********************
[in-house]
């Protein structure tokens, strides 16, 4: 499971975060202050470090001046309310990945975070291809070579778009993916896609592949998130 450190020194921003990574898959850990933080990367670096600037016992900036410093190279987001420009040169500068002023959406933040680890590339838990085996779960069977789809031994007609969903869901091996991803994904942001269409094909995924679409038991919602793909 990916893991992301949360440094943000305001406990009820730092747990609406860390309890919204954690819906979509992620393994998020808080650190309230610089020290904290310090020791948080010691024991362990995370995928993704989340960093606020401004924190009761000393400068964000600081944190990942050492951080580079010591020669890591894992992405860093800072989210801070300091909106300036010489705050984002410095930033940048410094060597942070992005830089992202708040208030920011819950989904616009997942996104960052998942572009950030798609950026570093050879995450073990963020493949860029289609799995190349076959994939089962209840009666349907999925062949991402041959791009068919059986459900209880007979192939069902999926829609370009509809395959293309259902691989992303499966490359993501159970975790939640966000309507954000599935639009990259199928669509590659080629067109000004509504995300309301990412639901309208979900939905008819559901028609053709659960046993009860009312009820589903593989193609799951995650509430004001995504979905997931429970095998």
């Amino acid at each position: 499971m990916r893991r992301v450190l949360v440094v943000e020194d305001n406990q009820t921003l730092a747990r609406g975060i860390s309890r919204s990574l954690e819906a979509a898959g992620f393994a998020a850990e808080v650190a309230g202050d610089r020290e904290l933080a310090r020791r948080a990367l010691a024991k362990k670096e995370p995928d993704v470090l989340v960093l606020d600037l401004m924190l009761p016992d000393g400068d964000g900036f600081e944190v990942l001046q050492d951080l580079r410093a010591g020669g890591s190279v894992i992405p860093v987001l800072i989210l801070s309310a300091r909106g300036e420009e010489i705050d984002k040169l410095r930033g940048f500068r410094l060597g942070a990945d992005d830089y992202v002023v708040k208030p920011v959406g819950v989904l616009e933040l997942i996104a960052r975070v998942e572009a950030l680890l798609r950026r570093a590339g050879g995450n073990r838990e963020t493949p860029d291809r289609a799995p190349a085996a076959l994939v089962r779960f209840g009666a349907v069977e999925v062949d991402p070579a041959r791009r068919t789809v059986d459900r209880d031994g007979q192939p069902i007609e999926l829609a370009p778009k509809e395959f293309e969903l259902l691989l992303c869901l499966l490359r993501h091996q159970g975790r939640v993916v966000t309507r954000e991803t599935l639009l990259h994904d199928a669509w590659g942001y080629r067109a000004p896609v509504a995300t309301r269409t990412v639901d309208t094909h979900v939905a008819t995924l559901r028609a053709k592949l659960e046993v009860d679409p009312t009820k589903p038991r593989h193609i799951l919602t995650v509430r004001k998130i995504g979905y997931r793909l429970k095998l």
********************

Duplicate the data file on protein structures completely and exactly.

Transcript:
[in-house]
């Protein structure tokens, strides 16, 4: 499971975060202050470090001046309310990945975070291809070579778009993916896609592949998130 450190020194921003990574898959850990933080990367670096600037016992900036410093190279987001420009040169500068002023959406933040680890590339838990085996779960069977789809031994007609969903869901091996991803994904942001269409094909995924679409038991919602793909 990916893991992301949360440094943000305001406990009820730092747990609406860390309890919204954690819906979509992620393994998020808080650190309230610089020290904290310090020791948080010691024991362990995370995928993704989340960093606020401004924190009761000393400068964000600081944190990942050492951080580079010591020669890591894992992405860093800072989210801070300091909106300036010489705050984002410095930033940048410094060597942070992005830089992202708040208030920011819950989904616009997942996104960052998942572009950030798609950026570093050879995450073990963020493949860029289609799995190349076959994939089962209840009666349907999925062949991402041959791009068919059986459900209880007979192939069902999926829609370009509809395959293309259902691989992303499966490359993501159970975790939640966000309507954000599935639009990259199928669509590659080629067109000004509504995300309301990412639901309208979900939905008819559901028609053709659960046993009860009312009820589903593989193609799951995650509430004001995504979905997931429970095998």
């Amino acid at each position: 499971m990916r893991r992301v450190l949360v440094v943000e020194d305001n406990q009820t921003l730092a747990r609406g975060i860390s309890r919204s990574l954690e819906a979509a898959g992620f393994a998020a850990e808080v650190a309230g202050d610089r020290e904290l933080a310090r020791r948080a990367l010691a024991k362990k670096e995370p995928d993704v470090l989340v960093l606020d600037l401004m924190l009761p016992d000393g400068d964000g900036f600081e944190v990942l001046q050492d951080l580079r410093a010591g020669g890591s190279v894992i992405p860093v987001l800072i989210l801070s309310a300091r909106g300036e420009e010489i705050d984002k040169l410095r930033g940048f500068r410094l060597g942070a990945d992005d830089y992202v002023v708040k208030p920011v959406g819950v989904l616009e933040l997942i996104a960052r975070v998942e572009a950030l680890l798609r950026r570093a590339g050879g995450n073990r838990e963020t493949p860029d291809r289609a799995p190349a085996a076959l994939v089962r779960f209840g009666a349907v069977e999925v062949d991402p070579a041959r791009r068919t789809v059986d459900r209880d031994g007979q192939p069902i007609e999926l829609a370009p778009k509809e395959f293309e969903l259902l691989l992303c869901l499966l490359r993501h091996q159970g975790r939640v993916v966000t309507r954000e991803t599935l639009l990259h994904d199928a669509w590659g942001y080629r067109a000004p896609v509504a995300t309301r269409t990412v639901d309208t094909h979900v939905a008819t995924l559901r028609a053709k592949l659960e046993v009860d679409p009312t009820k589903p038991r593989h193609i799951l919602t995650v509430r004001k998130i995504g979905y997931r793909l429970k095998l």